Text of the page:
Dru Krebs: All in the family

It is an inevitable part of his short-term future — questions about the hockey dynamics that have firmly entrenched the family name on the Western Hockey League landscape.

Yet the insightful and animated 16-year-old defenceman from Okotoks, Alberta, seems to take it all in stride these days.

Dru Krebs, who is attending his second training camp with the Medicine Hat Tigers, appears motivated to stick around the Gas City this season.

“It’s fun, you’re with the guys again,” Krebs offered, when asked about the vibe heading into the weekend sessions at the Canalta Centre. “It’s nice to see some familiar faces and some new faces. But now it’s time to get your mojo back and get back into the groove of the hockey lifestyle.”

The Tigers signed Krebs on June 3, 2018, about a month after making him the 38th overall pick with their second-round selection at the WHL Bantam Draft. The 2019-20 campaign marks his first season of WHL eligibility, and he is keen on making the most of his current audition.

“Of course, I want to come here and make the team,” Krebs said. “I’m just going to put as much work ethic and everything into every single game and every chance to make an impression for them to keep me on the team.”

The Tigers graduated a pair of key defencemen at the end of last season — Dylan McPherson and Swedish import Linus Nassen. The overage players in camp right now are all forwards, which suggests the Tigers may be a bit thin on the back end out of the gate. Barring any trades or surprise signings, a youngster or two joining the blueline brigade this season may not be out of the question.

Krebs comes across as a young man not afraid to engage in conversation.

“I think my skating really stands out and then my puck-moving ability,” Krebs said when asked for a brief self-evaluation. “But, as an individual, I think my defects are in the defensive zone against the bigger guys.

Dakota Krebs (Photo by Candice Ward/Calgary Hitmen)

“I’m only 5-foot-11, so I’m gonna have to handle guys like my brother and really defend against those guys.”

Ah yes, his brother.

Dakota Krebs, 20, is a 6-foot-4, 210-pound defenceman with the Calgary Hitmen. The right-handed shooter — an assistant captain last season — has appeared in 259 WHL games, including playoffs, with the Hitmen and Tri-City Americans.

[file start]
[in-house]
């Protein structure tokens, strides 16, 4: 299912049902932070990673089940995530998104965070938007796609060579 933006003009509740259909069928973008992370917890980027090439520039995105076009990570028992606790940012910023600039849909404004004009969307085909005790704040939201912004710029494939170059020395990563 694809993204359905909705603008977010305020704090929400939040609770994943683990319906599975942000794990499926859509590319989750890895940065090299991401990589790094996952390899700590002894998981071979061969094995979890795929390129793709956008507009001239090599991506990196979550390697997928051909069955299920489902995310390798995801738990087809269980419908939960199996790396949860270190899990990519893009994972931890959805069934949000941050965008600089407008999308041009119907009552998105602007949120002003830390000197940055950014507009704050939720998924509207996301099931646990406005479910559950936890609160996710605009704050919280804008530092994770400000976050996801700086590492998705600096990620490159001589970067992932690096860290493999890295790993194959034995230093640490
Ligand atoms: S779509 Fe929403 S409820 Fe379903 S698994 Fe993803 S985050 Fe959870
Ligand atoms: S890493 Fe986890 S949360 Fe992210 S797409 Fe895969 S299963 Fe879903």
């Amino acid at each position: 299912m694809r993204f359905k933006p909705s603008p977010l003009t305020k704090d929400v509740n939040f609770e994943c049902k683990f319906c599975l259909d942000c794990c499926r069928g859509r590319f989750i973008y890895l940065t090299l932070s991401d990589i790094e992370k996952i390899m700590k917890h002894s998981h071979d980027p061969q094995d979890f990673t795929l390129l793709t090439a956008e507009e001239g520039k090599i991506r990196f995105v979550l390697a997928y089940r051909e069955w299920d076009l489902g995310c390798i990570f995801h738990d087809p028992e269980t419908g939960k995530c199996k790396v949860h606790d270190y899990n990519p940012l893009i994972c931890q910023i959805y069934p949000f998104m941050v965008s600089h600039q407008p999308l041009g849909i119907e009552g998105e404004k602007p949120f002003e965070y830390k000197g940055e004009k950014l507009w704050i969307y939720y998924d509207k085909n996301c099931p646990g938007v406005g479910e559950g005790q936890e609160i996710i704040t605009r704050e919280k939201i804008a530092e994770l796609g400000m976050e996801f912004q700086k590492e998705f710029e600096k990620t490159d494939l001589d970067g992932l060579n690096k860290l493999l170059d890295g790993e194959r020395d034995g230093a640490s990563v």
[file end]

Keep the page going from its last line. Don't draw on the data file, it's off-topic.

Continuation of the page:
But wait – there’s more.

Peyton Krebs, 18, is a 5-foot-11, 180-pound forward with the Winnipeg ICE. In June, Peyton was selected in the first round, 17th overall, at the NHL Entry Draft by the Vegas Golden Knights. Entering his third full WHL season — the first two played in Cranbrook for the Kootenay ICE — he has appeared in 137 WHL games.

Peyton Krebs (Photo credit: NHL.com)

“Just growing up with them, they’ve taught me enough,” Dru acknowledged.

“I think they know that they’ve taught me throughout my life, what they want me to do.

“I’ve seen them go through the process. It’s really allowed me to know what to expect.”

And for the record, Dru checks in at 5-foot-10 and 155 pounds. So the questions begs, where did Dakota get his height?

“I don’t know,” Dru joked, “my dad says to my mom all the time, like, what are you doing? But we’ll see here. They’re like, I might have a few inches left to grow, too.”

For a while, it looked to be set up for each of the Krebs clan to play in the Central Division, assuming that Dru would make the grade in a Tigers jersey during this season, with Dakota in Calgary for his 20-year-old campaign. But during the off-season, the Kootenay ICE relocated to Winnipeg, which means Peyton will see more of the East Division this time around.

Dru admits he would dearly love to face off in the WHL against his big brothers.

“I’m just focused right now on making the team,” Dru said. “But once that opportunity emerges, I’ll really enjoy it. And it’ll be a cool experience.”

Peyton (left) and Dakota Krebs (Photo credit: Larry MacDougall, Canadian Press)

Dru has never faced his brothers competitively, although Peyton and Dakota have crossed paths in the WHL.

“They’re two years ahead of me,” Dru said. “So, it’s always been I move up, and they move up.

“But, my dad does conditioning camps every summer, so we do little competitions here and there and see how we battle against each other. It’s always been good fun.”

The 2019 calendar has been exciting for the entire Krebs family, as each of the boys fashion their respective hockey road maps. However, there was one speed bump – a training injury Peyton suffered prior to the NHL draft.

The experience has not been lost on Dru — the opportunity to watch his brother take on the rehab, the challenge to recover from the injury.

“Well, as just a bystander towards it, I really respect how much work ethic he puts into it,” Dru said of Peyton. “A lot of guys after they get injured might just go on the couch or something.

“But Peyton is so determined and so focused that he’s constantly working and trying to get better. He’s going to rehab every day. He’s going and working out every other part of his body so he can stay at the pace that everyone else is, even though he’s without one leg.”

Seems like that makes your brother a heckuva role model, eh?

“Yeah, it does,” Dru said. “Like, both my brothers have been such big role models in my life, and it’s unreal to be able to follow in their footsteps.”

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    Glen Erickson

    It is an inevitable part of his short-term future — questions about the hockey dynamics that have firmly entrenched the family name on the Western Ho
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